The New York Times ran a television ad for the first time since 2010 during the 89th Academy Awards Ceremony on ABC., firing back at President Donald Trump and emphasizing the importance of a free press.
During the commercial block, a white screen appeared, with the words “The truth is, our nation is more divided than ever.” As the 30-second advert continued, the words “The truth is” remained on screen, with a variety of different messages following. As voices of reporters grew louder in the background, the advertisement ended with the words, “The truth is more important now more than ever.”
Although the advertisement does not directly call out the 45th president, it is clear by its message and tone that the statements provided target the travel ban and illicit ties to Russia.
In response to the commercial, Trump jumped on his favorite social media platform to share his thoughts. “For first time the failing @nytimes will take an ad (a bad one) to help save its failing reputation. Try reporting accurately & fairly,” Trump tweeted.
Even as Trump continues to claim The New York Times is failing, the statement appears to be false. In reality, the Times actually added 132,000 paid subscriptions since Election Day, which is ten times the newspaper’s growth during the same period a year earlier.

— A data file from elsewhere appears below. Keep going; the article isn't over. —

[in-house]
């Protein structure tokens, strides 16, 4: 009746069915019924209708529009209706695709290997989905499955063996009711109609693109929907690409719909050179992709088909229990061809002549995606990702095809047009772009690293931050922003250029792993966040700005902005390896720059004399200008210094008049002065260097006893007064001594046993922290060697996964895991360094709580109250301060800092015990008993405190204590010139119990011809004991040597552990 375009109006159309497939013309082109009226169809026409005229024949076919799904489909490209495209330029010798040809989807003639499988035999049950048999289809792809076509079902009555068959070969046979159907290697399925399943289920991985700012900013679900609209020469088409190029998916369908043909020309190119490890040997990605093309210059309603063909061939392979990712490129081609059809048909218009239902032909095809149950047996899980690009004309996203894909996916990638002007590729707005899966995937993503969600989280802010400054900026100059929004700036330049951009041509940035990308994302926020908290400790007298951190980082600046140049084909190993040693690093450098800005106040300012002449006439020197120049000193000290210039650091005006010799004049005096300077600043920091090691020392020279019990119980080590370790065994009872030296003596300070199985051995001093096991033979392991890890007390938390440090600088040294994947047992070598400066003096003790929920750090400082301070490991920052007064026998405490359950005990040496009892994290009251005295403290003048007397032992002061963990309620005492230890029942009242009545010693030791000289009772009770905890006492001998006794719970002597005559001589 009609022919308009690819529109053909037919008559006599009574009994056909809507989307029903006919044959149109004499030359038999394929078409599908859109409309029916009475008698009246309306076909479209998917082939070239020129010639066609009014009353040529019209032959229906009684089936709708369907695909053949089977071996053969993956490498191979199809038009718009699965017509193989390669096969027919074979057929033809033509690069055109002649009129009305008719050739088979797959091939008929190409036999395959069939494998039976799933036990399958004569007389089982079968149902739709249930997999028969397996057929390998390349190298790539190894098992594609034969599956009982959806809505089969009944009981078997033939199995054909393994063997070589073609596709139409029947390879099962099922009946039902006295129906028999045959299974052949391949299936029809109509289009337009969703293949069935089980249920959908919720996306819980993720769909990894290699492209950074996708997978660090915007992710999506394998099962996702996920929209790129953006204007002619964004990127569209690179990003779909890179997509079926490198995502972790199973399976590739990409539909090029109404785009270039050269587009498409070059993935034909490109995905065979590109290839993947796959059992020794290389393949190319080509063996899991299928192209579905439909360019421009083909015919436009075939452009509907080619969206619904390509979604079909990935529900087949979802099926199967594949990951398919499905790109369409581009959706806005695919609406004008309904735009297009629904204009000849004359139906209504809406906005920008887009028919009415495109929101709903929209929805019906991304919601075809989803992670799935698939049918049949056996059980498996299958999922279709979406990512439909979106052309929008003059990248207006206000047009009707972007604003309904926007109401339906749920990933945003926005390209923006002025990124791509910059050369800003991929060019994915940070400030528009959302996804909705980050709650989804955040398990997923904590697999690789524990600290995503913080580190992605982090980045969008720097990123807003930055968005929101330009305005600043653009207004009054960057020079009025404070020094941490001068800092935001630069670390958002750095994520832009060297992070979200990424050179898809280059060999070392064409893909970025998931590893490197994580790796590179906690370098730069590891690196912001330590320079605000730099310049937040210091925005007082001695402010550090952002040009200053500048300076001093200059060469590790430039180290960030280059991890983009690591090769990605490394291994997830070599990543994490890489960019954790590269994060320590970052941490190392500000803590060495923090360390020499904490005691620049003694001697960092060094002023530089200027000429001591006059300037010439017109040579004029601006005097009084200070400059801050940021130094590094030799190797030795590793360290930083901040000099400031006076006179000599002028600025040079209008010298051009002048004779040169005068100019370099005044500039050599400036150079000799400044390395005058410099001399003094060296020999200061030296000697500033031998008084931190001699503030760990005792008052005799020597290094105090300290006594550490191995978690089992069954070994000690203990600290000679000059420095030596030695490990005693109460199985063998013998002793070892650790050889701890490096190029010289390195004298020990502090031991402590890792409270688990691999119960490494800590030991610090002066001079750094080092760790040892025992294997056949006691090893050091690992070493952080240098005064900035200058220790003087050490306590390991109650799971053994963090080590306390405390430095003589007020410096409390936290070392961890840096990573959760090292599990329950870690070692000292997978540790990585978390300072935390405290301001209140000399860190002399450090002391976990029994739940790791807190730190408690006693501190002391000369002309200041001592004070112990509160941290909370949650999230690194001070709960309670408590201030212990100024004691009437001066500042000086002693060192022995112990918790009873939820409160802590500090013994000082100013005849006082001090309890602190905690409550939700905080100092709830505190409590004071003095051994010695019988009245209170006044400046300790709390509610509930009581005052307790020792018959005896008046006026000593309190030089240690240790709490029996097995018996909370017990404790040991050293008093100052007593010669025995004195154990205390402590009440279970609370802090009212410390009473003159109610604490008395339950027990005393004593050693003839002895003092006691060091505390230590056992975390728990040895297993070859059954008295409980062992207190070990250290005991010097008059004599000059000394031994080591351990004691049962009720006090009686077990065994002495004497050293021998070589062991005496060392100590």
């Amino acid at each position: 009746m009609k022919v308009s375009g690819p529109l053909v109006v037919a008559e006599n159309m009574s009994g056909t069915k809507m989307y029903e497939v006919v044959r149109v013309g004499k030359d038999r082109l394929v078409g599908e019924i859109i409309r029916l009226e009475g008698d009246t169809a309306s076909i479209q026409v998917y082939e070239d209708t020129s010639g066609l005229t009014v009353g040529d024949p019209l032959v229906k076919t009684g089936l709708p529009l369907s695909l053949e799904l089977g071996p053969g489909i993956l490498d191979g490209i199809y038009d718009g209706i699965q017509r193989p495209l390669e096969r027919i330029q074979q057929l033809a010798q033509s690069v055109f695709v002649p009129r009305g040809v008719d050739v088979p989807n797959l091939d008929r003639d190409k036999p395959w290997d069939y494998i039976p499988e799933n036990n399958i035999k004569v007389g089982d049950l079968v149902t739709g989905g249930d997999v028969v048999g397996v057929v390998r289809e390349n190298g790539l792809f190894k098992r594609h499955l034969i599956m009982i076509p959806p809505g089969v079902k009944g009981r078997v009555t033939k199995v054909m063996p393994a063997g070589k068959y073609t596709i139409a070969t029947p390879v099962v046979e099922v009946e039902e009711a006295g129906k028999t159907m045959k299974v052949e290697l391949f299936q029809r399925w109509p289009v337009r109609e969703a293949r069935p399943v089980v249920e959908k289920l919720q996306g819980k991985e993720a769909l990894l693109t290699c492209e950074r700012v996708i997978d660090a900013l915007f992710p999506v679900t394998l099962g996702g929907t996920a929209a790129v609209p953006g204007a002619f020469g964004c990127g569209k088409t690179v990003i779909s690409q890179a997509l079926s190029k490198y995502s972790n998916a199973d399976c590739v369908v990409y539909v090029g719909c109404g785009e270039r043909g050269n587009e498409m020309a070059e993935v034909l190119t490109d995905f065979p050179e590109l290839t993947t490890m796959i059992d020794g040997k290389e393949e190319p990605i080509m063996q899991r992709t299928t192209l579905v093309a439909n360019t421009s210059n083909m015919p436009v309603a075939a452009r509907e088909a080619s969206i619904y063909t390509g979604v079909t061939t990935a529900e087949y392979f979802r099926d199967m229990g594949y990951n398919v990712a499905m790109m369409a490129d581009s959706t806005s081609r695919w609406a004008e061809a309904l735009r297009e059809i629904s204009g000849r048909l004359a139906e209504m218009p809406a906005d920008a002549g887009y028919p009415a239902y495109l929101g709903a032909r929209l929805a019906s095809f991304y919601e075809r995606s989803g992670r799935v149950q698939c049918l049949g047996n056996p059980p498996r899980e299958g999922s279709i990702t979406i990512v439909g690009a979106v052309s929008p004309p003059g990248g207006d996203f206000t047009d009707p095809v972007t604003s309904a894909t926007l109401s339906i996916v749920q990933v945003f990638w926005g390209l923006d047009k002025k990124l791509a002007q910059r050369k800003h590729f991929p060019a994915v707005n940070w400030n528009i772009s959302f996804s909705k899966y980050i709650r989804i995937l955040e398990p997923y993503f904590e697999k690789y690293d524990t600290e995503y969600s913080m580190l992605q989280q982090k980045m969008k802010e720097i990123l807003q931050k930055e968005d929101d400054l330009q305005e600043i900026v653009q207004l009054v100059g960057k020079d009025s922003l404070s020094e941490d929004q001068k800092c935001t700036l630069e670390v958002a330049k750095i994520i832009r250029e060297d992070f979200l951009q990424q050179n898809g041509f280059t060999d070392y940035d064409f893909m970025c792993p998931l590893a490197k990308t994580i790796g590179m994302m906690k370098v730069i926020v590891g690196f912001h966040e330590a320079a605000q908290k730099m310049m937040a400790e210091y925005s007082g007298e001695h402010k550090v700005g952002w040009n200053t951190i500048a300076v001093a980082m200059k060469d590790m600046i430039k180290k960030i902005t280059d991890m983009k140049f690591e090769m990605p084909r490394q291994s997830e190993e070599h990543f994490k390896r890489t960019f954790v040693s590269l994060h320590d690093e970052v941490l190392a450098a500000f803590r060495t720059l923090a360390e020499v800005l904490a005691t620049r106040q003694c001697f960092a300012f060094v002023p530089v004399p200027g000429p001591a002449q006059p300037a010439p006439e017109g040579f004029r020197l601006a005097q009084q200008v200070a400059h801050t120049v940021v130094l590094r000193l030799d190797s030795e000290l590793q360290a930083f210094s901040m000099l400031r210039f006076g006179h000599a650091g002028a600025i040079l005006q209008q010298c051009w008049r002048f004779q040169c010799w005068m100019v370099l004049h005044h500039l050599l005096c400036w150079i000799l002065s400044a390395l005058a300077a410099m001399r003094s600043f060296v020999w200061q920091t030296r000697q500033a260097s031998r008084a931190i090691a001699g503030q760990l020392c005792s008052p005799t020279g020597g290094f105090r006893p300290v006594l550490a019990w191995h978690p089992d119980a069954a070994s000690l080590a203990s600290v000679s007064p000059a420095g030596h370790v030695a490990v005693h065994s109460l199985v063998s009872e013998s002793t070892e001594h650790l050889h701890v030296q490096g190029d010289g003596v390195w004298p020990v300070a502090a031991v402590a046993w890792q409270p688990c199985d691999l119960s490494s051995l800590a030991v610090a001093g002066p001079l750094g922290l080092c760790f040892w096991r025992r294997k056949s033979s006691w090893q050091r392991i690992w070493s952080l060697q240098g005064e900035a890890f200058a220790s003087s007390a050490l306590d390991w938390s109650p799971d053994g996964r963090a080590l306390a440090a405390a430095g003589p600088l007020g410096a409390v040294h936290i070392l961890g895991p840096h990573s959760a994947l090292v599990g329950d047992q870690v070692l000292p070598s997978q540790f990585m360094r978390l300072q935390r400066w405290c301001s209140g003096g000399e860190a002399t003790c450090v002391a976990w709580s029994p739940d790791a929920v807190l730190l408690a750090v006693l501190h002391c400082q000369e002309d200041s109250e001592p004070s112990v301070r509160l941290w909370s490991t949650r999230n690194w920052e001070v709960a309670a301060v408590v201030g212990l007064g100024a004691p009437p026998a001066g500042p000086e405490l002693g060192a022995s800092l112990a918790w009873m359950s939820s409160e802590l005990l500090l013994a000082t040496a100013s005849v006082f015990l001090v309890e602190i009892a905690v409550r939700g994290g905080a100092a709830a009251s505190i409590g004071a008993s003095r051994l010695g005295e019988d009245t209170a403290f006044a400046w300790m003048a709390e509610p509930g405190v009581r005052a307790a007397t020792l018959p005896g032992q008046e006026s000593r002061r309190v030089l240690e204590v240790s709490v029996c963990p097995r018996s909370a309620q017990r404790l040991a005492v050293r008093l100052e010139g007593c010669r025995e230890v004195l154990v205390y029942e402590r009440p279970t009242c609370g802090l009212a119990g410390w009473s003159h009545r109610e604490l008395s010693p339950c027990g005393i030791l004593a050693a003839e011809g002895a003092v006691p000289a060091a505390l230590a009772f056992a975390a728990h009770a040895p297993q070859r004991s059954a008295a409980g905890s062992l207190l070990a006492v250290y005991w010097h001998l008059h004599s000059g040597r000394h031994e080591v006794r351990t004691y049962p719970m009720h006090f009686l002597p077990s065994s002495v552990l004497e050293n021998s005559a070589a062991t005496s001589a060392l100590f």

The commercial was very upfront with its message. There is no footage or images that appear on screen. Instead, all that appears is a simple black text on a white screen. The Times advert is clear, direct and frank.
“The ad’s mission is to tap into national dialogue going on right now about facts and the truth and what that means in today’s world,” according to The New York Times branding executive David Rubin.
“The idea is to be a part of that discussion about what does it mean to find the truth,” said Rubin. “What does that mean in a world of ‘fake news?’ What is the role of journalism and journalists in that process and what is the role of the reader in supporting that journalism?”
The New York Times is one of many news outlets, including CNN, to be banned from a Friday casual press conference with White House Press Secretary Sean Spicer.
It seems the Times is making a point, a very concise one, that says they will find a way to inform the public and decided to make that undeniably clear during one of the largest entertainment shows of the year.
They know how fundamental a free press is to a democracy and agree with Walter Lippmann that “there can be no higher law in journalism than to tell the truth and to shame the devil.”